How a Financial Audit Can Help Your Family

The word “audit” has terrifying implications for businesses and individuals who are less than diligent when it comes to financial recordkeeping. There’s another side to it, though, that has nothing to do with the IRS or scary government accountants.

When it comes to your family’s personal finances, an audit is a valuable tool that can keep you out of trouble and free up money that can be used for things you want to do. It shouldn’t automatically be seen as a form of self-torture. If you and your partner have ever wondered (and who hasn’t?) “Where did all that money go?” then a personal audit can be just what the doctor ordered. An audit can provide a clear picture of your financial situation and give you needed direction, a kind of road map to good financial health.

Your Full Attention

A full financial audit requires concentration and full attention to detail. It’s not something to be done while you’re watching the big game or Friday night after work. Pick a quiet time at home in a peaceful, well-organized and secluded spot, preferably when the kids are busy. Early morning, late at night or any time you’re apt to feel sleepy and unfocused isn’t ideal. Remember, an audit is about getting down to dollars and cents and analyzing spending patterns. That can be tough to do with a lot of distractions.

Analysis

Consider using a financial management system such as Quicken, Mint or Personal Capital as you weed through bank statements, comparing income, expenditures and debt management. The idea is to find where you’re spending too much and where you can realistically cut back.

 

For instance, if you find you and your partner are overspending by eating out every weekend, then you’ve identified money that could be going to pay down credit card debt if you start cooking at home or grilling out on Friday and Saturday nights. Go through every kind of expenditure: groceries, child-related expenses, travel, car maintenance, entertainment and media (Internet, cable, etc.). It’s tedious and time-consuming work, but if it points out wasteful spending patterns, you’ll know what needs to be addressed, and it’ll be worth the pain.

 

Get Strategic

Once you’ve identified where you can reduce costs and be more efficient, start thinking in terms of strategic spending. That could mean going to the grocery store once a week instead of two or three times to reduce the likelihood that you’ll spend wastefully, or look for better ways to grocery shop so that you can cut spending. If those trips to the dry cleaners are starting to bleed you dry, consider laundering those dress shirts at home and rescuing the ironing board from the basement. Spending strategically does not mean eliminating what you enjoy doing or eating. It just means being more economical and measured in how often you indulge yourself.

In many parts of the country, high gas prices makes commuting to work every day an expensive proposition. It’s an adjustment, but it may be worth looking into public transit or carpooling with work colleagues, at least until that aspect of your spending is back under control.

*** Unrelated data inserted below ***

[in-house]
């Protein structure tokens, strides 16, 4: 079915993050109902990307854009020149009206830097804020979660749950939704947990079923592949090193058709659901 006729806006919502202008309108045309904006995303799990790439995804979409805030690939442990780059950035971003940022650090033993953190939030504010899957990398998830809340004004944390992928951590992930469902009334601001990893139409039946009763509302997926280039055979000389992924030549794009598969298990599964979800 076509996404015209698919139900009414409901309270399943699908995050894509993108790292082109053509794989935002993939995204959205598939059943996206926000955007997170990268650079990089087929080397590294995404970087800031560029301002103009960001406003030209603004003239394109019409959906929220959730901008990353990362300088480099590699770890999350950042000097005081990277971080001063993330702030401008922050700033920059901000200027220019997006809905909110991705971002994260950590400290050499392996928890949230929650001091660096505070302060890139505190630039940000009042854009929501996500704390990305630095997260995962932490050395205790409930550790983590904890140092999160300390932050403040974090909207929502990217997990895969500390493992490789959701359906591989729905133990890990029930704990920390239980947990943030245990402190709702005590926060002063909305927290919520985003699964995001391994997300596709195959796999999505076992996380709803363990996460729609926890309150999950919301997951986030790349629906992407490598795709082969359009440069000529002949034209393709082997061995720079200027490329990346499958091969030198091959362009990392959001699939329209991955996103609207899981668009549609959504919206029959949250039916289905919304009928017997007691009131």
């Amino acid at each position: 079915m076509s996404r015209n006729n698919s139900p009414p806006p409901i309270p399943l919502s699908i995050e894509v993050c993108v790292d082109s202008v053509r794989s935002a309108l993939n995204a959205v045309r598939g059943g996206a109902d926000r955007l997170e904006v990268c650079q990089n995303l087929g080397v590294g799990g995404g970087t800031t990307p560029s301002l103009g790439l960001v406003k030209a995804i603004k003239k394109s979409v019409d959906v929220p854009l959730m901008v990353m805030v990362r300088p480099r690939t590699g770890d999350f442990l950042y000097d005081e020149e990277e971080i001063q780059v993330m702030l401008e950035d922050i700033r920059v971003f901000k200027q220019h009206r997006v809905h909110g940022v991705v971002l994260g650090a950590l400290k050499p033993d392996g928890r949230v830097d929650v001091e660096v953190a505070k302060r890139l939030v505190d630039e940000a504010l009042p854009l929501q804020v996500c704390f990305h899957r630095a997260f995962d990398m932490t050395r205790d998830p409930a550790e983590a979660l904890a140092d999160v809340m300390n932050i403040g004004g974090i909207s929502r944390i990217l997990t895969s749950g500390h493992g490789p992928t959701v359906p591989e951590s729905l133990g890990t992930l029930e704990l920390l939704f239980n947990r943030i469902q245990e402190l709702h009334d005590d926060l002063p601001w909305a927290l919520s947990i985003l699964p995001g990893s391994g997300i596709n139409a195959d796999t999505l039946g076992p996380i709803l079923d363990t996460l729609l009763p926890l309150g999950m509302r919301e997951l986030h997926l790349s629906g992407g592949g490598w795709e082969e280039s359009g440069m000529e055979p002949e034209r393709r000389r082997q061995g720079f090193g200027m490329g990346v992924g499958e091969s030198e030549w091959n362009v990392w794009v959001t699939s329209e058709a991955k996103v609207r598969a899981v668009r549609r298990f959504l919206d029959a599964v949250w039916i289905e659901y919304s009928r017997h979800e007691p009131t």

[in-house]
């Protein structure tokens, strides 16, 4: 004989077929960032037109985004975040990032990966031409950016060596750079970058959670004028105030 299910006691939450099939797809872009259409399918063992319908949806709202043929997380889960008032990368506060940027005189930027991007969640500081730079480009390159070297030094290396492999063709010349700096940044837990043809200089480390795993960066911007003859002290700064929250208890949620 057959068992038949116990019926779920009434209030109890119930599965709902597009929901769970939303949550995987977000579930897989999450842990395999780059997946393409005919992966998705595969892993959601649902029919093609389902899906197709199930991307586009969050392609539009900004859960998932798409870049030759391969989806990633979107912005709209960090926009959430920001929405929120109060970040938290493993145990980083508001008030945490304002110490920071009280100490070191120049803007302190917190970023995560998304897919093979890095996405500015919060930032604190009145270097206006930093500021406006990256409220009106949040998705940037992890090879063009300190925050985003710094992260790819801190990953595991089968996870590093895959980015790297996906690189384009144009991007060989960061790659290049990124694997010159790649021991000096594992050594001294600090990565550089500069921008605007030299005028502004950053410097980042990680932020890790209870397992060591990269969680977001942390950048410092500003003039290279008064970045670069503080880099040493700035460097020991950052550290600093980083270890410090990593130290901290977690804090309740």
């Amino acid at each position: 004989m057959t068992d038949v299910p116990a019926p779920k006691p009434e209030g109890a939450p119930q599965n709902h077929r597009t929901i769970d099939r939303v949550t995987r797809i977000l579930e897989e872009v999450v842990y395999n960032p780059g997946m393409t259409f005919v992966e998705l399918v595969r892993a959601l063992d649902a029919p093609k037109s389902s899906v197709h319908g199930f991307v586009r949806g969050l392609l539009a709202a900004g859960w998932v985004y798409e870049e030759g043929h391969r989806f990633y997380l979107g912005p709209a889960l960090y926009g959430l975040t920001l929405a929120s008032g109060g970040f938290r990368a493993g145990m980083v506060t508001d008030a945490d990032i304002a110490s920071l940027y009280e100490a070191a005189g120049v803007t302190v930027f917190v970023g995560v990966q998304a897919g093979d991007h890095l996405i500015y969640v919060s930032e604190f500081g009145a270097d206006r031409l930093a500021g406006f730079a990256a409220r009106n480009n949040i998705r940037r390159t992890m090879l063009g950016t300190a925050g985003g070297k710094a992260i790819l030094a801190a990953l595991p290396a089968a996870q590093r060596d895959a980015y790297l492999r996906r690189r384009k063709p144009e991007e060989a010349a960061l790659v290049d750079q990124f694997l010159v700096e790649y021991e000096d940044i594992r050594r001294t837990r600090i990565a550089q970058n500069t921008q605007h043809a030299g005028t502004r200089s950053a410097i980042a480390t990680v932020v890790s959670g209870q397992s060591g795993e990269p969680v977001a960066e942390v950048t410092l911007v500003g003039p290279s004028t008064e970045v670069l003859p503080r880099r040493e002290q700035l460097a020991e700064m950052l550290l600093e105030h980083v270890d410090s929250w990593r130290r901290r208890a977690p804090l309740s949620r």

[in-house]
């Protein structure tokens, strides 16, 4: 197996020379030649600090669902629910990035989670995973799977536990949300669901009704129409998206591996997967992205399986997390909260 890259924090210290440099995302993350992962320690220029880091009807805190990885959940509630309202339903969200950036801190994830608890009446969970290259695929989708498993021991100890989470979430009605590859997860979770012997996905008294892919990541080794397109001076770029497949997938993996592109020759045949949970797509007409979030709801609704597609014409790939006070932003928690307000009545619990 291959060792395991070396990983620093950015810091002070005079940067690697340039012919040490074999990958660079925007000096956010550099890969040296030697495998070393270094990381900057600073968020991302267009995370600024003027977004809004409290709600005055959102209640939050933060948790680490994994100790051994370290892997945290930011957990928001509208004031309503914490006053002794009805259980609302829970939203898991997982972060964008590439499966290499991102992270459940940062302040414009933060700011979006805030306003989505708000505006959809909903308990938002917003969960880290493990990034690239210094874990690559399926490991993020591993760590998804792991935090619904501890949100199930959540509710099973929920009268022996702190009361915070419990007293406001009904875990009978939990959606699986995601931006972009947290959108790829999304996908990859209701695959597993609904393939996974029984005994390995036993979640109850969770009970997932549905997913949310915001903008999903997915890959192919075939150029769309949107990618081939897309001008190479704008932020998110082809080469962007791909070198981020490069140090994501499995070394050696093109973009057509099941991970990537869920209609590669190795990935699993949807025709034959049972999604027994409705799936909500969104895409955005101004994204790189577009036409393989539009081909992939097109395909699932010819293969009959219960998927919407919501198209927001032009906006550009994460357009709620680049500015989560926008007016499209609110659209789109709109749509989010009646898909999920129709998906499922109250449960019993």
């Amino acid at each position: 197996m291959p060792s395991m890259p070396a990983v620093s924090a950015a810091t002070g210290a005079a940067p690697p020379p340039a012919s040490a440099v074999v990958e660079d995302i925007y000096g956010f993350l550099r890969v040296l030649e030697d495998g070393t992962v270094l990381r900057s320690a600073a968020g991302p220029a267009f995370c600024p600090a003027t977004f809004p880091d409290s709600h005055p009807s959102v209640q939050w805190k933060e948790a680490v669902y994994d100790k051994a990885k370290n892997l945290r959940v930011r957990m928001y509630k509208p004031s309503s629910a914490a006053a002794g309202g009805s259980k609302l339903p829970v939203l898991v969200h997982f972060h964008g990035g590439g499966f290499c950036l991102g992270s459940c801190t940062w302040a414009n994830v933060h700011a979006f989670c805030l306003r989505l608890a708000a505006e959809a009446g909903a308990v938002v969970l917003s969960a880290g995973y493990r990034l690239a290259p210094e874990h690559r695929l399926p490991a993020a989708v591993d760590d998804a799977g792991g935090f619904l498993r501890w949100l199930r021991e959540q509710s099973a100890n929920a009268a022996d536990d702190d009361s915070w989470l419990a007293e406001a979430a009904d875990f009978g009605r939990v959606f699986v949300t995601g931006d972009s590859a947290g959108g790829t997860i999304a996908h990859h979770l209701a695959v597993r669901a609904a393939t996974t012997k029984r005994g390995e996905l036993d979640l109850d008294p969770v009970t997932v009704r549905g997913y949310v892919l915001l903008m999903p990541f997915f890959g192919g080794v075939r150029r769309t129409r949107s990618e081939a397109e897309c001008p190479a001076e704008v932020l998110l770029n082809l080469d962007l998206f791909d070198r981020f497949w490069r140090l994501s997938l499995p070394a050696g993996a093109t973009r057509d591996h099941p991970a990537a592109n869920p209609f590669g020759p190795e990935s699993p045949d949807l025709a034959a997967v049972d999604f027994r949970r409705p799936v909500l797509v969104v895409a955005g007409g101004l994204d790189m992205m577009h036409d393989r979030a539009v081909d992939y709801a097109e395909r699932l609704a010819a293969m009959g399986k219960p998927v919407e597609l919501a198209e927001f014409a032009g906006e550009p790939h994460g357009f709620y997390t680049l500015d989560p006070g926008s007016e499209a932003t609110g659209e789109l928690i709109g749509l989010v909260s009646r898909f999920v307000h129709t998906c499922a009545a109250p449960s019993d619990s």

Plan Your Attack

Everybody has an expense that tends to stay on the high side, debt they have a hard time paying down. For a lot of us, that means credit card debt, or it could mean overspending on your cell phone service. An audit may reveal that it’s time to consider consolidating debt or shopping around for a better cell phone plan. Or, you might find it makes sense to take on a side gig until you’ve slain that credit card debt monster once and for all. If you’re a homeowner, another option could be selling your current home and moving to a less expensive one or renting. If you’re considering this option, review a home-worth estimate to get an approximate value of your home. Consider getting a head start on retirement planning by determining where you want to be financially when you’re ready to call it quits.

Insurance

Periodically reassess your life insurance policy and make sure it makes sense for your family and circumstances. Life insurance is a great idea, but it shouldn’t be overwhelming you financially, especially if it isn’t useful. Talk to your agent to see if your policy still makes sense. Bear in mind that you can always sell your policy later if you need extra cash in retirement. If you don’t have life insurance yet, you can use an online calculator to determine how much coverage your family needs.

Review your car insurance as well to see if there are any ways you can save. Where you live has a major influence on how much you’ll pay, but that doesn’t mean you can’t reduce your insurance costs. You may be eligible for lower rates if you keep a clean driving record, raise your credit score, and combine your car insurance with another policy like home insurance.

If you really want to take the long view on saving, buying long-term care insurance when you’re in good health will produce lower premiums; costs increase with old age and as health conditions change. It can end up saving you more money in your later years.

A financial audit doesn’t have to be a scare tactic or a burden. It can be a very useful tool that helps your family stay on top of your finances. Try thinking of it as a way to be responsible with your money. The payoff from your diligence will be worth it.

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